O'Neill's comments are the same kind of malarkey that non-politicians peddle when they don't understand things. The FDA is bound by law to ensure certain steps are carried out. Regardless of one's personal feelings, the FDA is legally obligated to evaluate new medical technologies (those that are being marketed for the treatment or cure of an accepted medical malady) using generally accepted metrics used by the medical community to evaluate efficacy and harm. The FDA doesn't do this as a CYA play, nor does politics play into their decisions (even during the Bush administration's abstinence is the only acceptable birth control schtick, the FDA approved Plan B as an OTC, albeit still "behind-the-counter".)

What O'Neill's was trying to do with his statement was make an emotional play to other non-experts and politicians that if only the poor, beaten spirit of Liberty was uncaged and allowed to frolic free from government interference, we could have those brave and noble bureaucrats re-homed and the free market unleashed upon the drug market to cure us of all those things that the FDA was law-bound to keep us dying from.

Of course, that the FDA was a direct result of the atrocities that were visited upon the masses by snake oil salesmen and "physicians" looking to make a quick buck by creating elixirs of opium, cocaine, and other addictive or deadly substances is lost on people like him who apparently never bothered to learn why the various government agencies and laws exist in the first place. They just want to watch the world burn and probably assume they'll survive and can pick through the ashes.

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Congrats America, you can now safely slag off who you like online

Eric Olson

Re: Celebrating bipartisanship?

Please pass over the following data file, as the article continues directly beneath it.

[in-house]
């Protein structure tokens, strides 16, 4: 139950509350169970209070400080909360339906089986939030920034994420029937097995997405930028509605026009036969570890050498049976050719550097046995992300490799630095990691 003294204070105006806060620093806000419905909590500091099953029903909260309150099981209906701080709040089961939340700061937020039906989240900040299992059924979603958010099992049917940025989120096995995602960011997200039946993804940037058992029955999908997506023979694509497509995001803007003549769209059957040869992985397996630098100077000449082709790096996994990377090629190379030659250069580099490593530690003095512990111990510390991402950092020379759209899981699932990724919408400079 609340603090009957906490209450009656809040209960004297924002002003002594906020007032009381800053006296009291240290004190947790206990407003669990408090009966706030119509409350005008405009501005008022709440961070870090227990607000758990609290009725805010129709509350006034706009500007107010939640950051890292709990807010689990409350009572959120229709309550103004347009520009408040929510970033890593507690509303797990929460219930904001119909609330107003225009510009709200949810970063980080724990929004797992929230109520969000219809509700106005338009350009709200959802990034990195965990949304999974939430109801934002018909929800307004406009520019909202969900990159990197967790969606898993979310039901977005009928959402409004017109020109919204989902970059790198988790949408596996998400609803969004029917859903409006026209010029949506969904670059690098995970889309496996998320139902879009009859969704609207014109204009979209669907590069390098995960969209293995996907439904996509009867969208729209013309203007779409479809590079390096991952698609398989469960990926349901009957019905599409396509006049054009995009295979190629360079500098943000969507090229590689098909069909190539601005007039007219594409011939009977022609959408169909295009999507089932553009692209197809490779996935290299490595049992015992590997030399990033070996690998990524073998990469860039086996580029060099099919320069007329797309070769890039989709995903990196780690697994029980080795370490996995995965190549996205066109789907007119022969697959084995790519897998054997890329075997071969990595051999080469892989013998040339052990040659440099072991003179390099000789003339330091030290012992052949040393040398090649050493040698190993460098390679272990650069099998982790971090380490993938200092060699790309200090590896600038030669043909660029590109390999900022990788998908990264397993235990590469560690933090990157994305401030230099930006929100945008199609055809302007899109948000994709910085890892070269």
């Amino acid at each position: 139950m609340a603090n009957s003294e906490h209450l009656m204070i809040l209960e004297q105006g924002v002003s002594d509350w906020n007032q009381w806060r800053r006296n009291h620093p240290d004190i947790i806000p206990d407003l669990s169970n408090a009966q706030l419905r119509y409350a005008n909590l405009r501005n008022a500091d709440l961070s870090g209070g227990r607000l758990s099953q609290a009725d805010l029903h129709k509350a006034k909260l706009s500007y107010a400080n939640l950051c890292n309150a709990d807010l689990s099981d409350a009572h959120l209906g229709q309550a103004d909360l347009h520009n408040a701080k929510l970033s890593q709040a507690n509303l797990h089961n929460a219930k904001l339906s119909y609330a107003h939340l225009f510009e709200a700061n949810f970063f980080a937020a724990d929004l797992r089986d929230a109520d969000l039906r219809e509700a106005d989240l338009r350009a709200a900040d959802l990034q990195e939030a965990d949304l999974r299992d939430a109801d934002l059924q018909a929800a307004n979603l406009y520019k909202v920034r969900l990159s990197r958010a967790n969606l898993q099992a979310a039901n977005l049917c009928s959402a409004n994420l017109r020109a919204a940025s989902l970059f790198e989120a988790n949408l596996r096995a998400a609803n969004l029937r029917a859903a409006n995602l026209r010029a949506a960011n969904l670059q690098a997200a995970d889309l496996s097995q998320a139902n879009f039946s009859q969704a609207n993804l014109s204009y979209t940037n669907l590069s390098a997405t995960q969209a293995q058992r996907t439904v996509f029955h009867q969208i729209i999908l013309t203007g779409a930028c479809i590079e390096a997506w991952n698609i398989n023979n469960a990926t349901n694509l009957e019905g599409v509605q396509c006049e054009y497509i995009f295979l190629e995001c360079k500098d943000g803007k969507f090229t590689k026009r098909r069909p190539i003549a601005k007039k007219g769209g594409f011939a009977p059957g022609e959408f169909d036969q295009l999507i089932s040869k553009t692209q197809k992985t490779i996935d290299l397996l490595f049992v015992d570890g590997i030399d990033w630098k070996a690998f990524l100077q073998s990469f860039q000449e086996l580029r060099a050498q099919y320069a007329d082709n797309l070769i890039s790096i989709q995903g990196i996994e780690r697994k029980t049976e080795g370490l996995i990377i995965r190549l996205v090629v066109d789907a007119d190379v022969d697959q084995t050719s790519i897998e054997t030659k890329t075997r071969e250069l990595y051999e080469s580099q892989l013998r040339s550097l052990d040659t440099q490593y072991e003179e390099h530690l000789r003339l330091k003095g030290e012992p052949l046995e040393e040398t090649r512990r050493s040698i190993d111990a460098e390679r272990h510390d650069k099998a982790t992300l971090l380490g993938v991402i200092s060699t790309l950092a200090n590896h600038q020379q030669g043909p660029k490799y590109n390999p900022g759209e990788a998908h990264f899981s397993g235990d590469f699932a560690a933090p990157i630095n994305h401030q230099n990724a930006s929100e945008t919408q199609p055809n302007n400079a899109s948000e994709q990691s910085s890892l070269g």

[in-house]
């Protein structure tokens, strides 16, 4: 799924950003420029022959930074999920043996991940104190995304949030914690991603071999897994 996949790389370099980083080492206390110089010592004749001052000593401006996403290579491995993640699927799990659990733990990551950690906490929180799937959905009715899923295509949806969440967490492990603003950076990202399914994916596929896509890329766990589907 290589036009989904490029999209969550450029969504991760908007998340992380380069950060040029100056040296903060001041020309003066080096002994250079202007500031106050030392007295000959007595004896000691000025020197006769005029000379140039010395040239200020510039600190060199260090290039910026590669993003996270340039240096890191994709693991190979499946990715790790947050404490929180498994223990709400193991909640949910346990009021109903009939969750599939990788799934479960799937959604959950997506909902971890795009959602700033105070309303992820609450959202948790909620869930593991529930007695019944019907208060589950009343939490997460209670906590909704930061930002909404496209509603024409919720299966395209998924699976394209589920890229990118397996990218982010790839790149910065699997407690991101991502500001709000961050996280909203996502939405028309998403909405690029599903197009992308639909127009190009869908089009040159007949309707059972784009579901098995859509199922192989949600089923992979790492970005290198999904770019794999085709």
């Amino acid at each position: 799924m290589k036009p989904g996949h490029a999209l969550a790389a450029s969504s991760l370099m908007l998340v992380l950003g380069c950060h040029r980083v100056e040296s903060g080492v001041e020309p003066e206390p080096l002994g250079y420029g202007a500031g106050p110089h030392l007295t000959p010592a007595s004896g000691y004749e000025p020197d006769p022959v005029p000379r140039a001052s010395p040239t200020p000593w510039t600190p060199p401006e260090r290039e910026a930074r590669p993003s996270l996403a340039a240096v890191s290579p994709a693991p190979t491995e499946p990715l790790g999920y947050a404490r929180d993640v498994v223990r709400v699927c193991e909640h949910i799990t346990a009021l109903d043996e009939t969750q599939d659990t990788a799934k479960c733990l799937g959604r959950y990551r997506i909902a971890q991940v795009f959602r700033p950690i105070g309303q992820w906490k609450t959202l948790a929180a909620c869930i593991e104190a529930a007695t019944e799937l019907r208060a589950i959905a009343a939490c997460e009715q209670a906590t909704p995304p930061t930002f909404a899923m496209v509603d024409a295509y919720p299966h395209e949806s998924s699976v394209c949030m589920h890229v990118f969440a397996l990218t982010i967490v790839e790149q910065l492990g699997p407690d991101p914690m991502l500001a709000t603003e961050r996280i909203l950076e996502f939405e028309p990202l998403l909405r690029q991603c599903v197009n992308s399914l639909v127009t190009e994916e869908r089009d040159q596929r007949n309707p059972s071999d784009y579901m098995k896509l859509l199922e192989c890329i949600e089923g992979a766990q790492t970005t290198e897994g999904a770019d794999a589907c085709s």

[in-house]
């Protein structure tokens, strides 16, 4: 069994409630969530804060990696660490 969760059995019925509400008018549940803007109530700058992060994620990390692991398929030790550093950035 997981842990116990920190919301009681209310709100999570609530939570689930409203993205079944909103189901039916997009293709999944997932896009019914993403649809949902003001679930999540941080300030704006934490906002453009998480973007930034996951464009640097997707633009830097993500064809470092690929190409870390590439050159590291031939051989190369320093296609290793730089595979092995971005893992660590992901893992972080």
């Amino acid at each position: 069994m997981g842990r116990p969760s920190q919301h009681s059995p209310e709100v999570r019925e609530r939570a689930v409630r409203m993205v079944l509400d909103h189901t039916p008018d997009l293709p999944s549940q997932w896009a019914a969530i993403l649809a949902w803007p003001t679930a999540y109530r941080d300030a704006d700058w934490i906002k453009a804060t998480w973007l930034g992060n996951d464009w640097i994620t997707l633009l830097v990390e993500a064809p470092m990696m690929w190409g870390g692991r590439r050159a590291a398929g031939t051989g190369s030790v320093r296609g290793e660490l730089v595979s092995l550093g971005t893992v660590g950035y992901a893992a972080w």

Gridlock is good insofar as...

There are numerous issues with your post, including the reality that some of the worst excesses of government that you seem to complain about came about through razor-thin, single-party votes. The Democrats has a large majority in both the House and Senate in 2010 when the ACA was passed, and moreso, it would have had some kinds of legitimate compromise in it if Republicans had come to the table as invited by President Obama. Instead, it was a bill filled with ideas (many from conservative think-tanks, but that's another story) that were never debated, just stuffed in there.

Supreme Court Justices were nominated on merit, even through the Bush years. I frankly don't care to waste a moment of my time trying to figure out who you find to be radical, and even don't care if we agreed perfectly. They often passed with large majorities, because the Senate took the Advise and Consent clause to mean "provide Advice, then Consent to the President's choice." Other than Bork in the 80s, and Nixon's various attempts to appoint avowed segregationists, Supreme Court nominees outright rejected by the Senate were rare; it was much more common for them to ask to be withdrawn, usually after a skeleton or two were outed.